Cultivating Equitable Ground: Community-based Participatory Research To Connect Food Movements with Migrant Farmworkers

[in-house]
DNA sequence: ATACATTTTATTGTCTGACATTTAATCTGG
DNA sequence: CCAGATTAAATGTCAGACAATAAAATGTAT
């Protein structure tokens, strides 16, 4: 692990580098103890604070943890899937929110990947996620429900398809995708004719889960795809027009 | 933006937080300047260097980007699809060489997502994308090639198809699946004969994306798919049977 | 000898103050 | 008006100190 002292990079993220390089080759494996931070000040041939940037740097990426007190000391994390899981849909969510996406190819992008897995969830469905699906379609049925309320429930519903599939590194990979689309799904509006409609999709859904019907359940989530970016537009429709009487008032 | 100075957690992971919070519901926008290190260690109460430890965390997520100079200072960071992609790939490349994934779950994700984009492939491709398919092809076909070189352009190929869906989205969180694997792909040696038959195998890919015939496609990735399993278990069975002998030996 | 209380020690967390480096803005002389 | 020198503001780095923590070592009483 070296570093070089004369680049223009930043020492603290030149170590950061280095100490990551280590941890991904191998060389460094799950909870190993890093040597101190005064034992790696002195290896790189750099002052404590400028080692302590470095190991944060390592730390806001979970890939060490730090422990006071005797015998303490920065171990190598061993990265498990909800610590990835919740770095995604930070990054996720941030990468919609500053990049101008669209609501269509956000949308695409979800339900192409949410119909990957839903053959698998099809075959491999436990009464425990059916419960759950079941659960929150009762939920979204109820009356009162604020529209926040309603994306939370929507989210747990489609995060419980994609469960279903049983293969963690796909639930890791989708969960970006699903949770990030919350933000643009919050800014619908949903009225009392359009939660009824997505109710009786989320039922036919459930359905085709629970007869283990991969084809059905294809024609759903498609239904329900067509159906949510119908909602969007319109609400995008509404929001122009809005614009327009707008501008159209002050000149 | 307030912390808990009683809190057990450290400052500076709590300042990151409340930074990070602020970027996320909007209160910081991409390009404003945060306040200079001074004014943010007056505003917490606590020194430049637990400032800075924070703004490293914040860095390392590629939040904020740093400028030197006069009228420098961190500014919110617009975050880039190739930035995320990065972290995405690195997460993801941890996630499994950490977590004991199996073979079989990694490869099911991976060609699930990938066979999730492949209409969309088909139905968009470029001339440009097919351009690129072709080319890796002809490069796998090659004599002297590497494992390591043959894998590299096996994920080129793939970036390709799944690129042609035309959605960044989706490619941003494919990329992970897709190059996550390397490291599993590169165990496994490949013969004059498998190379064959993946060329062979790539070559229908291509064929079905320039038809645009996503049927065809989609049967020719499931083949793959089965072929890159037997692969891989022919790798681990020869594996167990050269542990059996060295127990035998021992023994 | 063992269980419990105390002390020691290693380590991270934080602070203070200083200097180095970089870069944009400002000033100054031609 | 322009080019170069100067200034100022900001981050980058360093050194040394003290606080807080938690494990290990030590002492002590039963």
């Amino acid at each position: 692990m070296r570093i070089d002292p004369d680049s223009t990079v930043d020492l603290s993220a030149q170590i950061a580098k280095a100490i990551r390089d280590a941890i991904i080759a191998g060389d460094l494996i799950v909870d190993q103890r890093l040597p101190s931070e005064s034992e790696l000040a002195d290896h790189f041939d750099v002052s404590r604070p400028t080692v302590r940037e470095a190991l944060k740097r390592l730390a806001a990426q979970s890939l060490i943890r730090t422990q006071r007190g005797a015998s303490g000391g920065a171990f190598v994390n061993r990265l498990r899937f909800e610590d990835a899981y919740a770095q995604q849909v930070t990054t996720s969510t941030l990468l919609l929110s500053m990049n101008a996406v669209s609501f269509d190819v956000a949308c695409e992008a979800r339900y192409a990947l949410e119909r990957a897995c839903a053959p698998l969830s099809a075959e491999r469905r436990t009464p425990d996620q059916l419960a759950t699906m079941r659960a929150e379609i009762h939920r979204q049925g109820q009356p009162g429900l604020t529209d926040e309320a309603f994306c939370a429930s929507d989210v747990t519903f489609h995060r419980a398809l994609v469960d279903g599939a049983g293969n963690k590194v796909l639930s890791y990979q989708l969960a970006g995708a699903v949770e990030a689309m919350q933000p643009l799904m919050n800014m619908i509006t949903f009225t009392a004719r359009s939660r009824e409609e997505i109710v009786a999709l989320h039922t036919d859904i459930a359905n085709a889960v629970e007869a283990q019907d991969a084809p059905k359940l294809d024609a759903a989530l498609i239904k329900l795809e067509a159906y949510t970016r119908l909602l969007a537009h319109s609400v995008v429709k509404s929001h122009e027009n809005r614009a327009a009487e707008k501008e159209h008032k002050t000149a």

Despite popular momentum behind North American civil society initiatives to advance social justice and ecological resilience in the food system, food movements have had limited success engaging with migrant farmworkers. This article describes a partnership between a nonprofit food network organization in Ontario, Canada, with a mandate to advance healthy food and farming across the region and university researchers. The purpose of this community-based research was to gather a broad range of actionable ideas from key informants to advance health and equity conditions of migrant farmworkers. "Key solution ideas" were gathered primarily through 11 in-depth interviews and ongoing feedback from relevant actors. We reflect on the unique features of approaching this often-divisive area of inquiry through a university-community partnership. Reviewing the solution ideas, we categorize proposals for advancing farmworker health and equity under four broad themes: (a) health and safety, (b) farmworker recruitment and mobility, (c) community building and social integration, and (d) immigration policy. We then critically evaluate the constraints and opportunities for addressing proposals through a network-based food organization that takes a "big tent" approach to collaborative action on polarizing issues. A tension for such organizations is taking meaningful action while avoiding overly polarizing political stances, which can alienate some members and neglect obligations to funders. Notwithstanding such tensions, community-university research partnerships have the potential to expand spaces for advancing equity with farmworkers. As food networks are seeking to build meaningful alliances with migrant justice and labour movements, this study provides a timely contribution to literature and practice at the intersection of community-based participatory research, sustainable food networks, labour, and immigration.
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